This past month has been well spent being with the kids before they went back to school.
The farm had a little hiccup in grass growth, resulting in silage having to be introduced to the cows’ diet in order to fill the deficit.
A mistake when ordering protected urea from the fertiliser merchant resulted in the growth slowdown.
Our farm is very dry and conventional urea would never be our product of choice in dry weather. Dry, warm conditions when spreading lead to significant loss of nitrogen by ammonia volatilisation and, hence, much lower nitrogen use efficiency.
The worst-case scenario is 30-50% of nitrogen in conventional urea could be lost through volatilisation within a few days of spreading it under dry conditions.
We had changed over to using protected urea this year. This is due to the huge benefits in reducing emissions such as ammonia and nitrous oxide in comparison with other fertilisers, as well as being able to grow the same level of grass.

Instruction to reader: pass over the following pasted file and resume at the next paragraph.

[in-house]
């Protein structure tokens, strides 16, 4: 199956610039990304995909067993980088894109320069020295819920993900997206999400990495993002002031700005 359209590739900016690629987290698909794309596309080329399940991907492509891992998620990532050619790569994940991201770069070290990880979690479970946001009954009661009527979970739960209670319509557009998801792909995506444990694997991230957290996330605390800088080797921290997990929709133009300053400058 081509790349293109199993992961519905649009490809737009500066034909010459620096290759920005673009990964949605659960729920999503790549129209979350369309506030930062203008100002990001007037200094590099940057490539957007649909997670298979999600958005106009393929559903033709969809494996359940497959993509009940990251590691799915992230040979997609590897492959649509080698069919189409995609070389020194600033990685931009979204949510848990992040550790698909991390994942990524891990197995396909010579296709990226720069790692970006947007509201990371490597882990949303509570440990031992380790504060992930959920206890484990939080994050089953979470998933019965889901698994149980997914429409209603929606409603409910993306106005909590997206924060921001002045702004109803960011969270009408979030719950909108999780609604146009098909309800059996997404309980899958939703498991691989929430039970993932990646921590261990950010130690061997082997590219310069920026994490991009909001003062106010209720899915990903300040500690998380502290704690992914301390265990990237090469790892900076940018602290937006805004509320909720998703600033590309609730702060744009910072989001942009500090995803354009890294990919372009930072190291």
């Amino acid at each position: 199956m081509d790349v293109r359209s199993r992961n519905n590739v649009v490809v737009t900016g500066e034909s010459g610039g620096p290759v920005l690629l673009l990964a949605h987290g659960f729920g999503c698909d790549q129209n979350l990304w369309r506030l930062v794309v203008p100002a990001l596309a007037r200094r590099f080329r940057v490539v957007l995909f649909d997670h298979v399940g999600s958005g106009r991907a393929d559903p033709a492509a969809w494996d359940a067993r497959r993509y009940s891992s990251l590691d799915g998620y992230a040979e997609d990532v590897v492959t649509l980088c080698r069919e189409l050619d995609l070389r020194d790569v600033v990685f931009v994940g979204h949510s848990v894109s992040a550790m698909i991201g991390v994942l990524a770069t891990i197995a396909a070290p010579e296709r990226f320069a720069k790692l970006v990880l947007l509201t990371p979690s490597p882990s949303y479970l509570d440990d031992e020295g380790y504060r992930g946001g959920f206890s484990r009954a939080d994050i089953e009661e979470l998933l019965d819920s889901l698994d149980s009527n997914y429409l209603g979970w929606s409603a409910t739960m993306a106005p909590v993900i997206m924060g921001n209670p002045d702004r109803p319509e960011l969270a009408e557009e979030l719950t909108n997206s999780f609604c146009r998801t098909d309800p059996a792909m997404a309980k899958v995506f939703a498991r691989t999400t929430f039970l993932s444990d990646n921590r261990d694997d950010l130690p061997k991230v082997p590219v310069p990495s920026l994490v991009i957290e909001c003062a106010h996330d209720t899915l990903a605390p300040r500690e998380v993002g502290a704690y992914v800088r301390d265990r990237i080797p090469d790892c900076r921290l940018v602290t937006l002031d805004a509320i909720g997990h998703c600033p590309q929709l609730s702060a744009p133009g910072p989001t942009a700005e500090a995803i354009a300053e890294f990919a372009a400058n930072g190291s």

Protected urea has a compound known as n-butyl thiophosphoric triamide (NBPT) coated on to the granule. Not only does this stop volatilisation reducing nitrogen loss, it also means it can be spread in drier conditions during the main growing season.
Unfortunately, conventional urea arrived in the yard, although protected urea had been ordered, and this was discovered too late.
It’s easy to be confused by marketing and packaging at times. Sometimes enhanced nitrogen appears to be the term used to describe a conventional urea product.
We’ve learned an important lesson and it has been a wakeup call to us to read and research packaging more closely.
It resulted in a drop-off in grass growth and two weeks of supplementing the diet with silage – an annoying and inefficient use of resources.
The milk price for July on our once-a-day system was 36p/litre with butterfat of 5.16% and protein of 4.15%, which included a drop in milk price of almost 1p/litre on the previous month.
Cows are being allocated 15kg of grass, with 2kg of supplement, as we are building farm cover on the second-last rotation.
Gillian O’Sullivan is a dairy farmer from southern Ireland. Read more.